Food & Drink » Food Review

Reef

105 S. Sixth St., 208-287-9200. Mon.–Thur, 11 a.m.–10 p.m.; Fri.-Sat., 11 a.m.–11 p.m., Sun., noon-10 p.m.

by

Reef claims to be an exotic place of forbidden drink, fine food and enchanted sounds. Their decor is distinctly tropical, featuring thatch, tikis and other cool beach decor. In the Polynesian cultures of the South Pacific, "tiki" is a term that describes "large humanoid carvings that often serve to mark the boundaries of sacred or significant sites." I stopped at Reef for lunch one weekday with Dave, a co-worker, on what was probably one of the last sunny days of the year.

I ordered the "Drunk'n Turkey Buccaneer" sandwich and selected curry rice as the side ($8.75). Dave ordered "The Duke" hamburger with Voodoo fries ($9.50). When our food was delivered, I noticed that I had a salad instead of the curry rice. I had thought about a side salad, so only hesitated a moment before diving in, thinking maybe our waitress was a mind reader. After a few bites, I picked up the sandwich only to find ham inside and not turkey. Oops. I was obviously eating someone else's meal. About that time, our waitress noticed the same thing and brought my original order. She donated the other plate to us. So, we also got to taste a smoked ham and Gruyere sandwich ($8.50).

I really enjoyed the turkey sandwich: rum-marinated turkey breast, apricot aioli, Swiss cheese and more on grilled sourdough. The curry rice was white rice covered with a white sauce. I had never had "white curry" before, but it was delicious. Dave rated his own burger —topped with Gruyere and cheddar cheese, fire-roasted tomato and pepper bacon on a challah bun—as "very good" and thought the Voodoo fries—fries with a chili powder-based coating—were also quite good.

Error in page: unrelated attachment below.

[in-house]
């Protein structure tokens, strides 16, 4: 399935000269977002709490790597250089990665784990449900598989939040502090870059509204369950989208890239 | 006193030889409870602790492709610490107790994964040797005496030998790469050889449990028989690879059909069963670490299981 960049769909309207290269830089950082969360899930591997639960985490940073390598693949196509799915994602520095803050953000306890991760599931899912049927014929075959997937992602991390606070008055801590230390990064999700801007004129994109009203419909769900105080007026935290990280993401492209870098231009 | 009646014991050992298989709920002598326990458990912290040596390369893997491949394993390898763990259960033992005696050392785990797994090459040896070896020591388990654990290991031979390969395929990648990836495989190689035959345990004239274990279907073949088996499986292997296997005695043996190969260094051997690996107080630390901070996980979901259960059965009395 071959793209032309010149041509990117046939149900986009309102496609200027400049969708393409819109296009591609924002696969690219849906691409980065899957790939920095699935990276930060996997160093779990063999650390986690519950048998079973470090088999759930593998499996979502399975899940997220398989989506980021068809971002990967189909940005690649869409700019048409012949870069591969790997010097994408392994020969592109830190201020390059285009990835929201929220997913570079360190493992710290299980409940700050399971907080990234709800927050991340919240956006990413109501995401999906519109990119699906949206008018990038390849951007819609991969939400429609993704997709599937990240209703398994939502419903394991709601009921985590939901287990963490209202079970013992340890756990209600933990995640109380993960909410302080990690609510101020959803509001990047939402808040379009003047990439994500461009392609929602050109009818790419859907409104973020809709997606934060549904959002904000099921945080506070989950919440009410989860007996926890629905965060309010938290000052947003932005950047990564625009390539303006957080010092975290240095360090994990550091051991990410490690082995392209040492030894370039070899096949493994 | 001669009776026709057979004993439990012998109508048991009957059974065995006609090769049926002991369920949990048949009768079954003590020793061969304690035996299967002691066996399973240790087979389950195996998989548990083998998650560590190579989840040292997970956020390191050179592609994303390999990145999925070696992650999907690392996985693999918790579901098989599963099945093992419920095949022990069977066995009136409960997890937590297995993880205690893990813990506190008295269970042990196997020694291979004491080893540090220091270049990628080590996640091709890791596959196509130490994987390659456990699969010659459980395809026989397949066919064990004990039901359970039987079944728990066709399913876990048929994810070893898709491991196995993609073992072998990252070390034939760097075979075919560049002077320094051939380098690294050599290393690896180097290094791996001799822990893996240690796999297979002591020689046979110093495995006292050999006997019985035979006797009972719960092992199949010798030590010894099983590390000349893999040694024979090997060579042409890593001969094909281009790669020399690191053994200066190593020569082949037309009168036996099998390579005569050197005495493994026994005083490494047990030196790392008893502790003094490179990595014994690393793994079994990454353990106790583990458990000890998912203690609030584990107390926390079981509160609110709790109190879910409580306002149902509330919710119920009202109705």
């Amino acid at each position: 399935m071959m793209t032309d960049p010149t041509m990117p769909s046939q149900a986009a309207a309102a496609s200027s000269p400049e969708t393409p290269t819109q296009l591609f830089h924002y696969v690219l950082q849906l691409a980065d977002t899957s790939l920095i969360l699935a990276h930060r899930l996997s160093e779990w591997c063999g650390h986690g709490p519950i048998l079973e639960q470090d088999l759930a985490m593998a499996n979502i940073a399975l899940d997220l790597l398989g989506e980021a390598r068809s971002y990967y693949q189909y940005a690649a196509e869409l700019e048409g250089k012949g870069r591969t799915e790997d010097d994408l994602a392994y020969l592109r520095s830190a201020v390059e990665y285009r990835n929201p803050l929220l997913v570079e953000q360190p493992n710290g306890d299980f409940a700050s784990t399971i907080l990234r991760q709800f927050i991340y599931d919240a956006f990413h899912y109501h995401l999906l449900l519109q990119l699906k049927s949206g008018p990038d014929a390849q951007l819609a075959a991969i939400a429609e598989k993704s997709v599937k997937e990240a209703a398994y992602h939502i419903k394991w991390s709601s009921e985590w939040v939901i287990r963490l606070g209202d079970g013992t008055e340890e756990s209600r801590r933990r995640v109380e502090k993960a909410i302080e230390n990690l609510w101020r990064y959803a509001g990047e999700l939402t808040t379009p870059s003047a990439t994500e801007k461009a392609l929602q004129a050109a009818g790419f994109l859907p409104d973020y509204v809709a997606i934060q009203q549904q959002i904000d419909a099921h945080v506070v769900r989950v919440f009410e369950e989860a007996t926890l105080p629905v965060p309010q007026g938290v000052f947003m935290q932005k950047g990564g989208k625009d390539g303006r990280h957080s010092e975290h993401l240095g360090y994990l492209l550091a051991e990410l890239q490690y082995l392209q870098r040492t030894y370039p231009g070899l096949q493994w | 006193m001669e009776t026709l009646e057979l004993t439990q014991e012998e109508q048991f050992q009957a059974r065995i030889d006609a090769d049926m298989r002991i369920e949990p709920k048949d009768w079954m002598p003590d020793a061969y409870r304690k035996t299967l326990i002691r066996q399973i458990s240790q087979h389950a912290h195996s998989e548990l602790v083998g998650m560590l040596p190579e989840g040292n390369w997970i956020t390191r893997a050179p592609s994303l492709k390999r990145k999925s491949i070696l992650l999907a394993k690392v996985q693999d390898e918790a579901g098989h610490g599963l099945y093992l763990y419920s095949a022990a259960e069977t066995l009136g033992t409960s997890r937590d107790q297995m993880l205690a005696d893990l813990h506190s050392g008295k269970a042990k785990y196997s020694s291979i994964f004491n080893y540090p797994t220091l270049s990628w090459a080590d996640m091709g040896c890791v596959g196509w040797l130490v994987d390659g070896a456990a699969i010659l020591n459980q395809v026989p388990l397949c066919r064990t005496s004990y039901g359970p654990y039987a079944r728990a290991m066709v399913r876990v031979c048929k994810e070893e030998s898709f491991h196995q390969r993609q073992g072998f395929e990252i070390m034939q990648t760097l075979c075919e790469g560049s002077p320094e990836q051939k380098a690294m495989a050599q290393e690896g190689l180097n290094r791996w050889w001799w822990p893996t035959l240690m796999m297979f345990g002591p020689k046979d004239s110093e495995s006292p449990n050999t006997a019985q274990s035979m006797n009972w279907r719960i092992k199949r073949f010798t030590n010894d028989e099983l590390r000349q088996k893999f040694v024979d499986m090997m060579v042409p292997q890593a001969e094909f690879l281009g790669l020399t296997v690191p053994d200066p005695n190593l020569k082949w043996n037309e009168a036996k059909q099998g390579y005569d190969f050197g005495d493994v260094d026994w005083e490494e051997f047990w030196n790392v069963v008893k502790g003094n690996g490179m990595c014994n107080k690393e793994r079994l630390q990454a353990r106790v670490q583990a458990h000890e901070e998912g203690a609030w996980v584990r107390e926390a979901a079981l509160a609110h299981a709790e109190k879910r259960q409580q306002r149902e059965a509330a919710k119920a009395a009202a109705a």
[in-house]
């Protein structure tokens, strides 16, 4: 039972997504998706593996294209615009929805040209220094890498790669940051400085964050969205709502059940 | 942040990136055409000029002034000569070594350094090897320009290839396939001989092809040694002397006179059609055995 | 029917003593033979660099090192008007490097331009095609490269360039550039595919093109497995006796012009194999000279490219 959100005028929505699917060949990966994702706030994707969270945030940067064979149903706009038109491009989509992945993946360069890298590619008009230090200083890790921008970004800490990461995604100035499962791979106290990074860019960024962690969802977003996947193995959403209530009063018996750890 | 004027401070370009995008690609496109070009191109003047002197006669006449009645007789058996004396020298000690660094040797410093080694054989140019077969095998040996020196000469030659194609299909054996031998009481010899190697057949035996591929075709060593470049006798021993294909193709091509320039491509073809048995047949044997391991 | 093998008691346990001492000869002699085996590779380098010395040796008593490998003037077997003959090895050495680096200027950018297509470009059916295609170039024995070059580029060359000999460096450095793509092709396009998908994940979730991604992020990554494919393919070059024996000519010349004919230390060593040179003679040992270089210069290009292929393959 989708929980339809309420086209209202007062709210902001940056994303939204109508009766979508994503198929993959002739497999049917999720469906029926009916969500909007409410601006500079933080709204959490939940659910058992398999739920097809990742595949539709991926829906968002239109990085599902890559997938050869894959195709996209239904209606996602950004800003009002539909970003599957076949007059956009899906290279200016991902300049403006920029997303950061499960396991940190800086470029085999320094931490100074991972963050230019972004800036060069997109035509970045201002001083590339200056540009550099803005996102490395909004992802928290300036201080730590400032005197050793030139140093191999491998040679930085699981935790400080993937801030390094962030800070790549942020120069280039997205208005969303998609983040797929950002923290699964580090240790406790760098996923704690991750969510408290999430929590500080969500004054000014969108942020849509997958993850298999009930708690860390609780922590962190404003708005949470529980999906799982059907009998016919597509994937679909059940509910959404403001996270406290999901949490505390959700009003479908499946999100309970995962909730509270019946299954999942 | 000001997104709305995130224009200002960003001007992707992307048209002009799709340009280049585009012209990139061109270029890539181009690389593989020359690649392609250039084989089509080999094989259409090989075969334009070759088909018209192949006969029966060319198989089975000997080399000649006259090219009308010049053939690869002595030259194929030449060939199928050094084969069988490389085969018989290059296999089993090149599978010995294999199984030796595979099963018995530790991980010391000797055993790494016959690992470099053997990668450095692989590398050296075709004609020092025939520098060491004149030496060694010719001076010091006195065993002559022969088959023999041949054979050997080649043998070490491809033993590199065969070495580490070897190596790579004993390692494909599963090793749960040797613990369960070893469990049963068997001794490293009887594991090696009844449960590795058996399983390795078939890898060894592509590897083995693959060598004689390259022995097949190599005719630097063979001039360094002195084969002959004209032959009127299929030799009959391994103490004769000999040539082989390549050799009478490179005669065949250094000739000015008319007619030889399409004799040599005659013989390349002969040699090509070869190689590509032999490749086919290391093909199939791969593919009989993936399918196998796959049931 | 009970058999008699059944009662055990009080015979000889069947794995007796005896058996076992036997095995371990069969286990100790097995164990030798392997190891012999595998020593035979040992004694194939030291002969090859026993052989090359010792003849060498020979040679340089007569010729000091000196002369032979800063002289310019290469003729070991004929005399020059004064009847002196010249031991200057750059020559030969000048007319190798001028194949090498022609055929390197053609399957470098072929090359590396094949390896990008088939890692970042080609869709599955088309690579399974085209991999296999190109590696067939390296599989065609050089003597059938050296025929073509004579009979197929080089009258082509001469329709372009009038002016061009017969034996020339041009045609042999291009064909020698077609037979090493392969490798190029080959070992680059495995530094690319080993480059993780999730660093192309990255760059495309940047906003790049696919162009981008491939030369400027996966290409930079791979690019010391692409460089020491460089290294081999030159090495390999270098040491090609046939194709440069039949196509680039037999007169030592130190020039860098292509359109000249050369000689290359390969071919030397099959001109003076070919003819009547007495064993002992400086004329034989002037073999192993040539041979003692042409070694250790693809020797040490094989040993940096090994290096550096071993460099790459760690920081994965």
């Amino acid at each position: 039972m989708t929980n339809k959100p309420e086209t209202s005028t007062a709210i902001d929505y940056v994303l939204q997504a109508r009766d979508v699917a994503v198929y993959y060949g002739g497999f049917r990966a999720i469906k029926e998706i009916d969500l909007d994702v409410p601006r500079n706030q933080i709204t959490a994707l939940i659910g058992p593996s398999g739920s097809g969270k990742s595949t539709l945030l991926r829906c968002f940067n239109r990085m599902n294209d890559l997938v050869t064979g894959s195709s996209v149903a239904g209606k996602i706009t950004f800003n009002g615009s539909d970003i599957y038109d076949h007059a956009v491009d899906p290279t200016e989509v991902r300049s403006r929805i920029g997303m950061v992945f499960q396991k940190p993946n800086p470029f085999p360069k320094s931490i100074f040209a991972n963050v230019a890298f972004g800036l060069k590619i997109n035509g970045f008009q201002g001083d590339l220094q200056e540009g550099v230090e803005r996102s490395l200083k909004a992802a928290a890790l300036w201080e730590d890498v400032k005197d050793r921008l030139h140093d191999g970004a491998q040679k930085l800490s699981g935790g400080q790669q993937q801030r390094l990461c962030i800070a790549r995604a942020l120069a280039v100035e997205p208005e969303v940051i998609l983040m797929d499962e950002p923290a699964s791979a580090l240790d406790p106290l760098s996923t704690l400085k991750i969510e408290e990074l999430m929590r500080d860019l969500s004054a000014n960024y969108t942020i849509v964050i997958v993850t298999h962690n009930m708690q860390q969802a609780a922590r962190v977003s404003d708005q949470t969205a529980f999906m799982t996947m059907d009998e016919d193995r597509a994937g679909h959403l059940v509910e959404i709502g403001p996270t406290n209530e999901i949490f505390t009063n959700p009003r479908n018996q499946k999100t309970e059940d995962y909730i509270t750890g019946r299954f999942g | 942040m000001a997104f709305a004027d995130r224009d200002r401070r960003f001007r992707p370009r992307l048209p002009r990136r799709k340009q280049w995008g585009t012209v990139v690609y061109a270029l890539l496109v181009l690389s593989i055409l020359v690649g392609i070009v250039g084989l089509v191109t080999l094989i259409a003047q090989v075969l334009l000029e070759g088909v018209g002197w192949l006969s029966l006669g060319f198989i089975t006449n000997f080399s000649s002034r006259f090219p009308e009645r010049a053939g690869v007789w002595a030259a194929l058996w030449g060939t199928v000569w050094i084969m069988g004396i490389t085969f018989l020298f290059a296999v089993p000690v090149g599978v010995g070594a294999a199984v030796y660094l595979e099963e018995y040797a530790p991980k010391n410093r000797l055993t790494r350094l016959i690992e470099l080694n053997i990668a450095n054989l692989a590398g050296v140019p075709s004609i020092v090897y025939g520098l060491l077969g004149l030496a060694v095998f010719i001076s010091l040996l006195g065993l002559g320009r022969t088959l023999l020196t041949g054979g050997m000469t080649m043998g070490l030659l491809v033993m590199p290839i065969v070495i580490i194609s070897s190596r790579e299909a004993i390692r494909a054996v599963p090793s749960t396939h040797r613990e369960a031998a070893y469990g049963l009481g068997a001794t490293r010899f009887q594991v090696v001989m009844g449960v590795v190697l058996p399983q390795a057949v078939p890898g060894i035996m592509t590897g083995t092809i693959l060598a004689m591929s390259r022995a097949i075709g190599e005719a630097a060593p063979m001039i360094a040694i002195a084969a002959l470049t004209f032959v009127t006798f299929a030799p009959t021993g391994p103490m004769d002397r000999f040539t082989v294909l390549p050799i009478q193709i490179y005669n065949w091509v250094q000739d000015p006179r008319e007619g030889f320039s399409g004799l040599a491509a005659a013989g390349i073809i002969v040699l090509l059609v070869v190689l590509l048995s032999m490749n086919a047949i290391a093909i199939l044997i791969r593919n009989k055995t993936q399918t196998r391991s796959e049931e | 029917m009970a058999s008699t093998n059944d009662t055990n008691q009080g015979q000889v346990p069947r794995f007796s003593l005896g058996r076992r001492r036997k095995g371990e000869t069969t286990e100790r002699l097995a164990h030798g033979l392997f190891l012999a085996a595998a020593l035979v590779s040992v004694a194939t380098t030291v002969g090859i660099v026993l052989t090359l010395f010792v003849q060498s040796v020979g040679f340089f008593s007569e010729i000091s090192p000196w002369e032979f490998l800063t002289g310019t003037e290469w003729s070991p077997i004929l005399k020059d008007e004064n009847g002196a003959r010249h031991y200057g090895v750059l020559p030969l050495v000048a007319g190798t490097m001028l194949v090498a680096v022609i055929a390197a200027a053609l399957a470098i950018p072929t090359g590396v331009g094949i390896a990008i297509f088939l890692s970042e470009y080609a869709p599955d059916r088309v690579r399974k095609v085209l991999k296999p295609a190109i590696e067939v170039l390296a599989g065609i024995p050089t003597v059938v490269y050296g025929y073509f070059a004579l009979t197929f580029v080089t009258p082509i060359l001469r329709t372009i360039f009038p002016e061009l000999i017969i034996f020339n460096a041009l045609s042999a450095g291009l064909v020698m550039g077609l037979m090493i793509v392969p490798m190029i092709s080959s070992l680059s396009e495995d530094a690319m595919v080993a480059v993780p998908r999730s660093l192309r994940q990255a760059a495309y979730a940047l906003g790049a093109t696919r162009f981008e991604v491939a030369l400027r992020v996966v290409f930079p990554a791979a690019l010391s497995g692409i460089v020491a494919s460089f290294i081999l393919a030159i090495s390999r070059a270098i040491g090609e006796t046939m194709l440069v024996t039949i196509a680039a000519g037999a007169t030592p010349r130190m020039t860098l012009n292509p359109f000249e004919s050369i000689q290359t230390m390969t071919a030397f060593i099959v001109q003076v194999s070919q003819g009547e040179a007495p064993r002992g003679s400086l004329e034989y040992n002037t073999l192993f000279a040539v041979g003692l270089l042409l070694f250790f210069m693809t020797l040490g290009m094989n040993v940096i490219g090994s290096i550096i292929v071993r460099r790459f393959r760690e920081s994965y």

A couple of weeks later, my friend Rich and I lunched at Reef. It was a cold, cloudy, rainy day that made me glad I'd taken the opportunity to eat outside the last time. If my earlier visit was on one of the last days of summer, this was clearly one of the first days of winter.

Even without the upstairs deck as an option, we had our choice of the curved bar facing Reef's stage, a surfboard-shaped table surrounded by barstools made of tonga drums or conventional booths. We chose a booth.

I ordered "Honu Lettuce Wraps" ($9.50). These are "make your own" wraps with coconut-crusted chicken breast, a mango and pineapple salsa, and rice sticks with butter leaf lettuce leaves to wrap it all up in with a side of sweet chili sauce for dipping. After conferring with the waitress, Rich ordered the "Mushroom Zucchinimon" with fries ($8.25). The Zucchinimon is a beautiful sandwich of smoked zucchini, grilled portobello mushroom, onion, Swiss cheese, cumin aioli and fire-roasted tomato served on a house-made flatbread.

Rich liked his distinctive sandwich. My wraps were messy. Without the salsa and the dipping sauce, they were a bit bland. However, the salsa and sweet chili sauce added significantly to the flavor.

Some of what's on Reef's dinner menu depends on what's fresh and in season. The Reef hosts special events, too. Every Wednesday night from 6 to 7 p.m. during Boise State football season, Reef hosts Coach Chris Peterson and his weekly game preview show. Sunny or rainy, lunch or dinner, special event or not, Reef has a warm ambience and sunny flavor of the South Pacific that you can appreciate all year round.

—Curt Nichols can barely tell the difference between tiki and tacky.